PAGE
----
Finally I have a bad habit of making "tonal" paintings, which means being too literal when I try to recreate color. When I try too hard to color match what I see in a photograph, my colors tend to have one "volume." This means that because I have mixed them to the degree that they lack their original intensity, none really sing out. Alternatively, not mixing colors (literally or spatially in terms of mark placement) the painting will be "loud" all over, like music turned up all the way. In light of these twin realizations, I try to incorporate a range of color intensities in my paintings. For example if you look at the back of the Pronghorn you'll see intense red-oranges juxtaposed with larger areas of darker earthy reds. Of course my more vibrant intense marks didn't show up in the photograph, but then I'm not trying to recreate that experience in its totality. This painting preserves something essential about that original scene but also gives you something new and imaginative to consider.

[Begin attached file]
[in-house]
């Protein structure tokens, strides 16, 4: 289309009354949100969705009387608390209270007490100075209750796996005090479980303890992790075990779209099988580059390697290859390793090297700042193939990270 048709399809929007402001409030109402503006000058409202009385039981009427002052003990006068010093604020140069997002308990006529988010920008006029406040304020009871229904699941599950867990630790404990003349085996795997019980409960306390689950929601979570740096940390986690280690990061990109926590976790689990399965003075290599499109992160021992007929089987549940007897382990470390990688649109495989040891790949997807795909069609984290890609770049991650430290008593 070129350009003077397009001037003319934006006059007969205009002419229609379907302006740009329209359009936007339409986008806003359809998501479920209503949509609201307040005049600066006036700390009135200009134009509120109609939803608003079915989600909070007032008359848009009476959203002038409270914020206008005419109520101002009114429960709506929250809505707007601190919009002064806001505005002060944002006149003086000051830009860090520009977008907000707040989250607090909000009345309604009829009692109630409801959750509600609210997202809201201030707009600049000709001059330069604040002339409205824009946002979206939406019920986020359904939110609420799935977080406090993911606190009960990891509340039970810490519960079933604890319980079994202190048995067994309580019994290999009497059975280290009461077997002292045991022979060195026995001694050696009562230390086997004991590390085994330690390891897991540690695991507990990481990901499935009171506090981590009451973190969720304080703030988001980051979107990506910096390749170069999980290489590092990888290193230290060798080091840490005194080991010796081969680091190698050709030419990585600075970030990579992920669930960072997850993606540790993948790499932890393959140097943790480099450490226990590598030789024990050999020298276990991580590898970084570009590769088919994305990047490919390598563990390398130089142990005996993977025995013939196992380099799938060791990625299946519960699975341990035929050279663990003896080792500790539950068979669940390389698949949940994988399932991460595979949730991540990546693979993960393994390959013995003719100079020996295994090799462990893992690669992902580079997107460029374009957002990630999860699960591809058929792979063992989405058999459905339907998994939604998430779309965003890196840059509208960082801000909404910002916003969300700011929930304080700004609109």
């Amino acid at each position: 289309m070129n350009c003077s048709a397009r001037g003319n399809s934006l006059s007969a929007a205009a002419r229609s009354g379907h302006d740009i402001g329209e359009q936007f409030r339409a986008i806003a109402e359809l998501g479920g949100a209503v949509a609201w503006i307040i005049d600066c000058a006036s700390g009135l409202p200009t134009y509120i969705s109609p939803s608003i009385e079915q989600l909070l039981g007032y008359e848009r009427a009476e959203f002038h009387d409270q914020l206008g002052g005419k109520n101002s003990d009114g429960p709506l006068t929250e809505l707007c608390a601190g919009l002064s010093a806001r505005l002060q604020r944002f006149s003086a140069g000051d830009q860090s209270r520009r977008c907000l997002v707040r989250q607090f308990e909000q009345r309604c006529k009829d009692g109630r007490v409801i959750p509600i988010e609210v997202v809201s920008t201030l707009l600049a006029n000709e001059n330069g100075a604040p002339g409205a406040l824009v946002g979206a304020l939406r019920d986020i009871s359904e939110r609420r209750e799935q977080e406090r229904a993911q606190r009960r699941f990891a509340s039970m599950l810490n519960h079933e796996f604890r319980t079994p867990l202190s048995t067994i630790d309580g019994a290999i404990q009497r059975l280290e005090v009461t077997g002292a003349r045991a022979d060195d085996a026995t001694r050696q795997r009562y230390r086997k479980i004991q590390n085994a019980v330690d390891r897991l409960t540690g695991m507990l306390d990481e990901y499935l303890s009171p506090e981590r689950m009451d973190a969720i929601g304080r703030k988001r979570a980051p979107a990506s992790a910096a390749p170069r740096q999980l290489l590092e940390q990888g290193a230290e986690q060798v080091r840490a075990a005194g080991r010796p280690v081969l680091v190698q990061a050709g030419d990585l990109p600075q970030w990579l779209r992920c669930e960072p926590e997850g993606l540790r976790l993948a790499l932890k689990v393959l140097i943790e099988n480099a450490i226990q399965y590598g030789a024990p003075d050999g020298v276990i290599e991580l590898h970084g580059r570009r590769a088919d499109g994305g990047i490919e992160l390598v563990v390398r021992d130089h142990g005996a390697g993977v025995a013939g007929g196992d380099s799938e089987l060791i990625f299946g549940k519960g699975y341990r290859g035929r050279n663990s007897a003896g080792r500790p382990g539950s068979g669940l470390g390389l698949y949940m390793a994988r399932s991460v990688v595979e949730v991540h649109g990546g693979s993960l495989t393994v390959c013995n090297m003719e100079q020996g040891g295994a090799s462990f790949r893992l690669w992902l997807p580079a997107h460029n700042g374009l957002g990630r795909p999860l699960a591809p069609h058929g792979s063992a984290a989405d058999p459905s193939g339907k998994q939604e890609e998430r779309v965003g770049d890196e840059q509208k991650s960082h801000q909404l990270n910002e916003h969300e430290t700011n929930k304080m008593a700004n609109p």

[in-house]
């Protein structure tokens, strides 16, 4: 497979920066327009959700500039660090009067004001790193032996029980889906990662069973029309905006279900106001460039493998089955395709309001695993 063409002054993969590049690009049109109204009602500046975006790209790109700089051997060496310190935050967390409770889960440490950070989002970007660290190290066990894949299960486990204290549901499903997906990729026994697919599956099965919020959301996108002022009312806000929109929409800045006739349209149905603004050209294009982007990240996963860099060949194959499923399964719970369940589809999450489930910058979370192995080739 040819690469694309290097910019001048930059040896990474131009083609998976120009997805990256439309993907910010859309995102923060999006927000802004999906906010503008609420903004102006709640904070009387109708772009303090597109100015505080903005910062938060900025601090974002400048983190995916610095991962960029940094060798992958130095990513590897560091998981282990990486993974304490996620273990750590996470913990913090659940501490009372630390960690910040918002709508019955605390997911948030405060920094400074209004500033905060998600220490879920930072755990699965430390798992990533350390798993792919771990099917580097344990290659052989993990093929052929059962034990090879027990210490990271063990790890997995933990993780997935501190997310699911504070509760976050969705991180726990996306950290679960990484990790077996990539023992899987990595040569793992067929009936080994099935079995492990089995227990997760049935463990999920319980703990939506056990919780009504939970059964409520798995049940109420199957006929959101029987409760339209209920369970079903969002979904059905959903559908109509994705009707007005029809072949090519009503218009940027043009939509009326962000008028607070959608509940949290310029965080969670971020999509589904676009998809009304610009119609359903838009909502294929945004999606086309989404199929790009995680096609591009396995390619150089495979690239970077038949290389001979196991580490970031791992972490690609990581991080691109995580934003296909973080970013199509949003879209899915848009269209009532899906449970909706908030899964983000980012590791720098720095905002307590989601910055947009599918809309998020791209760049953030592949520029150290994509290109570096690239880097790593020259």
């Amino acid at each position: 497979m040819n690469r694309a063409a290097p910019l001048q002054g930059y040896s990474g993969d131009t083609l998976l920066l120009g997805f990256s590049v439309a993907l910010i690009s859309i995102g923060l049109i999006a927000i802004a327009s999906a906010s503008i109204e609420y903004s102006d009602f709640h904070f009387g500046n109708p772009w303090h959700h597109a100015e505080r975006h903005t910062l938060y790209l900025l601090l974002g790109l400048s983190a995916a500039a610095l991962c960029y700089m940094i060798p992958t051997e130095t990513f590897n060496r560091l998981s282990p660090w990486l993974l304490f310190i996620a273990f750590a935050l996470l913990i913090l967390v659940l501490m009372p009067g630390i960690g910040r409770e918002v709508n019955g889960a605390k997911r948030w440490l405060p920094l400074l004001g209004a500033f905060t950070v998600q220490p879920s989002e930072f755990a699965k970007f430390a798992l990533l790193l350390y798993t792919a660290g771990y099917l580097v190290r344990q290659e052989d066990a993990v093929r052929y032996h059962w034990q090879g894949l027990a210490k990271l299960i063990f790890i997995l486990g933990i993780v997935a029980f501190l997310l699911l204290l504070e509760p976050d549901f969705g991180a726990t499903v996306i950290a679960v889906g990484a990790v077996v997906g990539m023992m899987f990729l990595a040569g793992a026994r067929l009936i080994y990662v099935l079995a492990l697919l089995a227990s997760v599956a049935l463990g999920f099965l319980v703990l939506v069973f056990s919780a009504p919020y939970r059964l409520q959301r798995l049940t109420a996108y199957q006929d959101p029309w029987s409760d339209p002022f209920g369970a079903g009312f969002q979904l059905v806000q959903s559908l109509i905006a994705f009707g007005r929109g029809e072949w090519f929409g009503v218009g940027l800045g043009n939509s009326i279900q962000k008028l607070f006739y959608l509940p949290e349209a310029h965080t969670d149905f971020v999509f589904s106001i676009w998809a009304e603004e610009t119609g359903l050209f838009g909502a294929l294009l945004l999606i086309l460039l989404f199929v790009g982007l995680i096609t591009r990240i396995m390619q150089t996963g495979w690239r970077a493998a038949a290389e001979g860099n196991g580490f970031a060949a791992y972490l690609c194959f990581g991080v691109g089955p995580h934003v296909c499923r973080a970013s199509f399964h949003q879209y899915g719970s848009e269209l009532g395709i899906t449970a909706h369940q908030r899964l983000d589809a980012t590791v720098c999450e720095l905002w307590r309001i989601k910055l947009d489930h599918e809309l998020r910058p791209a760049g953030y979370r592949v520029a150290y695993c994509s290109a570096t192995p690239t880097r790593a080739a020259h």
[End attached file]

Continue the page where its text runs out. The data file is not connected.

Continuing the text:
Environmental Justice is a natural extension of social justice insofar as we have to confront the reality that our choices affect an environment we all share. Buckminster Fuller said we are all astronauts aboard “spaceship earth,” and there's no way to take this other than literally. All we need and have and will be able to use for existence is confined to this pale blue dot (to borrow a phrase from Carl Sagan). Earth is no different than the “spaceships” we send out of our atmosphere. We don’t go to space, we’re in space. Resources have to be recycled constantly, they’re finite. Earth systems are superbly suited to this task and our best efforts only approximate this grandeur and efficiency on the tiniest scale.